NPR is using the exact reasons we need substantive health care reform to argue against it.
I made the mistake of turning on NPR this morning, and heard their "health care debate" piece. What to say? To paraphrase: point 1) the government might have to tax high-cost health plans. point 2) Health costs are going up so rapidly for so many that pretty much everyone has high cost health plans. conclusion 3) Health care reform will your life worse because THEY'RE GOING TO TAX YOUR HEALTH PLAN. TAX! TAX!
What's wrong with this? Well, for starters, individuals already pay taxes on any health plans that they purchase themselves, essentially. I don't remember this being mentioned, minor problem.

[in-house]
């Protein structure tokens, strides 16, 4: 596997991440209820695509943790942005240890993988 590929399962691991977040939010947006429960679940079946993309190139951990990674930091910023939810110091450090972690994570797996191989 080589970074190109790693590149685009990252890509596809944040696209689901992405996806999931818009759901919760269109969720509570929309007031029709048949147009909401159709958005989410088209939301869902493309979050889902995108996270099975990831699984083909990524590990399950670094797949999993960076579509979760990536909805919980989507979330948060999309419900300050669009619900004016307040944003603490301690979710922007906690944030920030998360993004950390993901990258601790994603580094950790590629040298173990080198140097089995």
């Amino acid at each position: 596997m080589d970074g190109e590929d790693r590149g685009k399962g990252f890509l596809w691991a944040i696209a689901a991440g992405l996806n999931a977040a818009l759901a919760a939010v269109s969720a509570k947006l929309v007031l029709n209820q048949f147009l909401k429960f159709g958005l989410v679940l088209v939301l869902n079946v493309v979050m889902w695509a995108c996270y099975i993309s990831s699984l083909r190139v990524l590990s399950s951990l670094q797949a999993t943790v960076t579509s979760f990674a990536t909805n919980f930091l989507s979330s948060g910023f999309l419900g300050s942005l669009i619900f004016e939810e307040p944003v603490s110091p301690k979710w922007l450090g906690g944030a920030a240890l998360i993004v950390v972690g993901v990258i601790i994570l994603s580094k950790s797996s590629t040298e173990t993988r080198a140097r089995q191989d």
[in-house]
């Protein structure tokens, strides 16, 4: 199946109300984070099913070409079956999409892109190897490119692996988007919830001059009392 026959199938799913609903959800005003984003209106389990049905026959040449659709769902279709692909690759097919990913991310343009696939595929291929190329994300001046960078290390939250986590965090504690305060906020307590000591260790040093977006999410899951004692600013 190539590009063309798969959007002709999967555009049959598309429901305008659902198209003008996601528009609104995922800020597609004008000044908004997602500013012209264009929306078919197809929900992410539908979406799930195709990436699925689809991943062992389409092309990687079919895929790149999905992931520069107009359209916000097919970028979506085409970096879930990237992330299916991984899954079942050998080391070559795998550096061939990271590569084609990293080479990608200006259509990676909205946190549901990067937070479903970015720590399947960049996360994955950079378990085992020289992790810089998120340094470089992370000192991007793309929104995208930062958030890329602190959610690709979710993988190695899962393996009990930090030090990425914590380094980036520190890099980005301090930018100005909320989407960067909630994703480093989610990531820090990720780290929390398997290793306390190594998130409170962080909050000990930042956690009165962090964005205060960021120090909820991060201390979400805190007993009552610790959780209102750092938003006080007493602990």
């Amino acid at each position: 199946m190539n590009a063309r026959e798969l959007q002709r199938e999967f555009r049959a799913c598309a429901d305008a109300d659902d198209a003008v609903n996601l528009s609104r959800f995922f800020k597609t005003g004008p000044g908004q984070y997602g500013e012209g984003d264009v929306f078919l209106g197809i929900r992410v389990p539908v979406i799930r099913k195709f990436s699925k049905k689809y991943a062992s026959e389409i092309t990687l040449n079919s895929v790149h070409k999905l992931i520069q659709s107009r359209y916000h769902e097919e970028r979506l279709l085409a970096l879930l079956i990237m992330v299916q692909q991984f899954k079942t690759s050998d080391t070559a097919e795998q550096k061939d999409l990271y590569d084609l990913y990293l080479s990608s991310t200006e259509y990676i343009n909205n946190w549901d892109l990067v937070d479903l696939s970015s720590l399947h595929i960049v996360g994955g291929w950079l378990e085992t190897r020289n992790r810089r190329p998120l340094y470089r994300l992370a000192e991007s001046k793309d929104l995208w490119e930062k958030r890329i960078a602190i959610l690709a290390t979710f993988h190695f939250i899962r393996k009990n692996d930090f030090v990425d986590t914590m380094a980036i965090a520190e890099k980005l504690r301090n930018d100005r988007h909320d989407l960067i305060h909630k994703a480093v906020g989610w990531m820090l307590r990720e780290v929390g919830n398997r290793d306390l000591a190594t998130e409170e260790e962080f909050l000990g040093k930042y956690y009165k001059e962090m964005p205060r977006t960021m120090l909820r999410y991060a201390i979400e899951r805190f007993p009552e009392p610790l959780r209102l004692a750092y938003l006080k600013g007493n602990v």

Big problem--what do you think the debate is about, what are we fighting for? Well, the average American who's paying attention is hoping for, uh, affordable health care, assuming they can even find a plan, the plan isn't cancelled out from under them when they get sick, and the illness is covered by the plan in spite of preexisting conditions. (You see, the NPR piece admitted that health care costs are skyrocketing, but didn't discuss why.) The Insurance companies are raking in huge profits, want those profits to continue, plus, because of the profits, they have masses and masses of money to spread around to smother health care reform in its cradle. To extend the metaphor beyond the breaking point - with dollars!
See the sad, sad irony here? Insurance companies are strangling the average person's ability to get decent health care --because they have monopolist/monopsonist power (see post below, here). They are then turning around and using all that blood money (is that a bit over the top? Blood money?) squeezed from you and I to convince us, the victims, the American people, to act in our own very very worst interest. Yes, I understand how convoluted that sentence is.